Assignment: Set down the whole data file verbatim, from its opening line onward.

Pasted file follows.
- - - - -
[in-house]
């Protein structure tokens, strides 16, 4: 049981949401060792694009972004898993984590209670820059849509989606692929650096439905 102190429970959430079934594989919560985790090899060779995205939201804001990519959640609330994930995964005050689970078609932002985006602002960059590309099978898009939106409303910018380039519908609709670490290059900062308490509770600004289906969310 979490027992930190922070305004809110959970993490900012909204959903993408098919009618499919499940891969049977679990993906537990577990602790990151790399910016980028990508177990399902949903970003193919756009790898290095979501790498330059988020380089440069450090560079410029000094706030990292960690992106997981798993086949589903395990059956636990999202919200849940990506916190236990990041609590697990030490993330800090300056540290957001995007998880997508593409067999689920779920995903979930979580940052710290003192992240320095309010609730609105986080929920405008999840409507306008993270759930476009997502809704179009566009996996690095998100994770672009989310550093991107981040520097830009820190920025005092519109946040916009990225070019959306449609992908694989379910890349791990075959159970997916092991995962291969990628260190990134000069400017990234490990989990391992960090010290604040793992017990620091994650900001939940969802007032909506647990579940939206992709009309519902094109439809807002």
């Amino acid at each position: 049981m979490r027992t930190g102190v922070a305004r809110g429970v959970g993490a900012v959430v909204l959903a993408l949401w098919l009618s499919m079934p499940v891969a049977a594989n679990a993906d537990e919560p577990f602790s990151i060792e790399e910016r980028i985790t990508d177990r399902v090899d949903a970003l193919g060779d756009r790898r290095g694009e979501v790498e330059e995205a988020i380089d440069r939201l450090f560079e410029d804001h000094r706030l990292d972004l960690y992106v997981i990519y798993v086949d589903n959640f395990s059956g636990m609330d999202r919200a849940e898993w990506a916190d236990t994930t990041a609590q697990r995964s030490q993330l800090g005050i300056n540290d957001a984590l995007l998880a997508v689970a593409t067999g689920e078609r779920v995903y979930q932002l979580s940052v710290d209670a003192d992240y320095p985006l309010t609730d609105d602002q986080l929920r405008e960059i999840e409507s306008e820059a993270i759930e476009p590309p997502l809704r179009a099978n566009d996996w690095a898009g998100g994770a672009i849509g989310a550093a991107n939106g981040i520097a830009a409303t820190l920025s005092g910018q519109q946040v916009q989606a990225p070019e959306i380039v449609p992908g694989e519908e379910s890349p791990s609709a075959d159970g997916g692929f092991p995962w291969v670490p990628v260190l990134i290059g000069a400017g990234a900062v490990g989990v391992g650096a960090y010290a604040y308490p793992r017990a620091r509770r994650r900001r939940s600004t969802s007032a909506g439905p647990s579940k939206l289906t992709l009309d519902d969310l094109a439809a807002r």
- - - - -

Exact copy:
[in-house]
């Protein structure tokens, strides 16, 4: 049981949401060792694009972004898993984590209670820059849509989606692929650096439905 102190429970959430079934594989919560985790090899060779995205939201804001990519959640609330994930995964005050689970078609932002985006602002960059590309099978898009939106409303910018380039519908609709670490290059900062308490509770600004289906969310 979490027992930190922070305004809110959970993490900012909204959903993408098919009618499919499940891969049977679990993906537990577990602790990151790399910016980028990508177990399902949903970003193919756009790898290095979501790498330059988020380089440069450090560079410029000094706030990292960690992106997981798993086949589903395990059956636990999202919200849940990506916190236990990041609590697990030490993330800090300056540290957001995007998880997508593409067999689920779920995903979930979580940052710290003192992240320095309010609730609105986080929920405008999840409507306008993270759930476009997502809704179009566009996996690095998100994770672009989310550093991107981040520097830009820190920025005092519109946040916009990225070019959306449609992908694989379910890349791990075959159970997916092991995962291969990628260190990134000069400017990234490990989990391992960090010290604040793992017990620091994650900001939940969802007032909506647990579940939206992709009309519902094109439809807002």
């Amino acid at each position: 049981m979490r027992t930190g102190v922070a305004r809110g429970v959970g993490a900012v959430v909204l959903a993408l949401w098919l009618s499919m079934p499940v891969a049977a594989n679990a993906d537990e919560p577990f602790s990151i060792e790399e910016r980028i985790t990508d177990r399902v090899d949903a970003l193919g060779d756009r790898r290095g694009e979501v790498e330059e995205a988020i380089d440069r939201l450090f560079e410029d804001h000094r706030l990292d972004l960690y992106v997981i990519y798993v086949d589903n959640f395990s059956g636990m609330d999202r919200a849940e898993w990506a916190d236990t994930t990041a609590q697990r995964s030490q993330l800090g005050i300056n540290d957001a984590l995007l998880a997508v689970a593409t067999g689920e078609r779920v995903y979930q932002l979580s940052v710290d209670a003192d992240y320095p985006l309010t609730d609105d602002q986080l929920r405008e960059i999840e409507s306008e820059a993270i759930e476009p590309p997502l809704r179009a099978n566009d996996w690095a898009g998100g994770a672009i849509g989310a550093a991107n939106g981040i520097a830009a409303t820190l920025s005092g910018q519109q946040v916009q989606a990225p070019e959306i380039v449609p992908g694989e519908e379910s890349p791990s609709a075959d159970g997916g692929f092991p995962w291969v670490p990628v260190l990134i290059g000069a400017g990234a900062v490990g989990v391992g650096a960090y010290a604040y308490p793992r017990a620091r509770r994650r900001r939940s600004t969802s007032a909506g439905p647990s579940k939206l289906t992709l009309d519902d969310l094109a439809a807002r």